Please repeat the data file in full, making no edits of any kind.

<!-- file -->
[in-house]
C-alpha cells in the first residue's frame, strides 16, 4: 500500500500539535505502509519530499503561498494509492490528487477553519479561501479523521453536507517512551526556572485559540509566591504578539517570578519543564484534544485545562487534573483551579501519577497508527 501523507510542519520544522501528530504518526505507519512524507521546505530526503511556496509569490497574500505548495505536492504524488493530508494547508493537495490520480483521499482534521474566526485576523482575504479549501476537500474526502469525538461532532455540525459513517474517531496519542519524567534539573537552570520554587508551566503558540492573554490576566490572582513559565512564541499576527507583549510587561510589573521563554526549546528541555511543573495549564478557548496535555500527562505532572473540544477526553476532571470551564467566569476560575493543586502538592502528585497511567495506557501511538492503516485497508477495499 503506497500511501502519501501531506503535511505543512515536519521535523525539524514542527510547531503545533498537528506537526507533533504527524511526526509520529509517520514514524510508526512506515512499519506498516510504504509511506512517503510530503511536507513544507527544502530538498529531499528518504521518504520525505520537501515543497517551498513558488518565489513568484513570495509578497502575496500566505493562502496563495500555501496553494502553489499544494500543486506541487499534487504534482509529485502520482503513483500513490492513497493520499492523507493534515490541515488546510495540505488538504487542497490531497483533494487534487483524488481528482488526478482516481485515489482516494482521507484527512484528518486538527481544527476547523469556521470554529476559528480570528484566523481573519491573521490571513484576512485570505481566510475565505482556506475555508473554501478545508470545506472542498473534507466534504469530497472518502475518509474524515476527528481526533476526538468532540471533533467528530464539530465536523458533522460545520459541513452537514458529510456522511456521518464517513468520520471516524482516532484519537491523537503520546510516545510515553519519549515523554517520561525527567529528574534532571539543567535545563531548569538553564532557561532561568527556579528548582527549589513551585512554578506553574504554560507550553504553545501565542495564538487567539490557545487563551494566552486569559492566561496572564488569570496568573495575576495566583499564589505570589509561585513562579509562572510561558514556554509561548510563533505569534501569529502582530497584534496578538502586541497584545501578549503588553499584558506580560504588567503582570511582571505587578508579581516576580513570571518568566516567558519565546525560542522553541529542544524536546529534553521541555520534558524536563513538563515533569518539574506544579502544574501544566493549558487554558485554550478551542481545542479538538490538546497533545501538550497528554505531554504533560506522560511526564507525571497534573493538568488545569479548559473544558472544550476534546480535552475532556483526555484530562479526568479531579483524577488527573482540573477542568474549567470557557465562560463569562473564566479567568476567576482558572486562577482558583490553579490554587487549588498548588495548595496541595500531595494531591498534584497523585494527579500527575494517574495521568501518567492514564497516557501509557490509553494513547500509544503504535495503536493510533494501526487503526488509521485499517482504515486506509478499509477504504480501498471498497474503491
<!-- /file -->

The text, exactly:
[in-house]
C-alpha cells in the first residue's frame, strides 16, 4: 500500500500539535505502509519530499503561498494509492490528487477553519479561501479523521453536507517512551526556572485559540509566591504578539517570578519543564484534544485545562487534573483551579501519577497508527 501523507510542519520544522501528530504518526505507519512524507521546505530526503511556496509569490497574500505548495505536492504524488493530508494547508493537495490520480483521499482534521474566526485576523482575504479549501476537500474526502469525538461532532455540525459513517474517531496519542519524567534539573537552570520554587508551566503558540492573554490576566490572582513559565512564541499576527507583549510587561510589573521563554526549546528541555511543573495549564478557548496535555500527562505532572473540544477526553476532571470551564467566569476560575493543586502538592502528585497511567495506557501511538492503516485497508477495499 503506497500511501502519501501531506503535511505543512515536519521535523525539524514542527510547531503545533498537528506537526507533533504527524511526526509520529509517520514514524510508526512506515512499519506498516510504504509511506512517503510530503511536507513544507527544502530538498529531499528518504521518504520525505520537501515543497517551498513558488518565489513568484513570495509578497502575496500566505493562502496563495500555501496553494502553489499544494500543486506541487499534487504534482509529485502520482503513483500513490492513497493520499492523507493534515490541515488546510495540505488538504487542497490531497483533494487534487483524488481528482488526478482516481485515489482516494482521507484527512484528518486538527481544527476547523469556521470554529476559528480570528484566523481573519491573521490571513484576512485570505481566510475565505482556506475555508473554501478545508470545506472542498473534507466534504469530497472518502475518509474524515476527528481526533476526538468532540471533533467528530464539530465536523458533522460545520459541513452537514458529510456522511456521518464517513468520520471516524482516532484519537491523537503520546510516545510515553519519549515523554517520561525527567529528574534532571539543567535545563531548569538553564532557561532561568527556579528548582527549589513551585512554578506553574504554560507550553504553545501565542495564538487567539490557545487563551494566552486569559492566561496572564488569570496568573495575576495566583499564589505570589509561585513562579509562572510561558514556554509561548510563533505569534501569529502582530497584534496578538502586541497584545501578549503588553499584558506580560504588567503582570511582571505587578508579581516576580513570571518568566516567558519565546525560542522553541529542544524536546529534553521541555520534558524536563513538563515533569518539574506544579502544574501544566493549558487554558485554550478551542481545542479538538490538546497533545501538550497528554505531554504533560506522560511526564507525571497534573493538568488545569479548559473544558472544550476534546480535552475532556483526555484530562479526568479531579483524577488527573482540573477542568474549567470557557465562560463569562473564566479567568476567576482558572486562577482558583490553579490554587487549588498548588495548595496541595500531595494531591498534584497523585494527579500527575494517574495521568501518567492514564497516557501509557490509553494513547500509544503504535495503536493510533494501526487503526488509521485499517482504515486506509478499509477504504480501498471498497474503491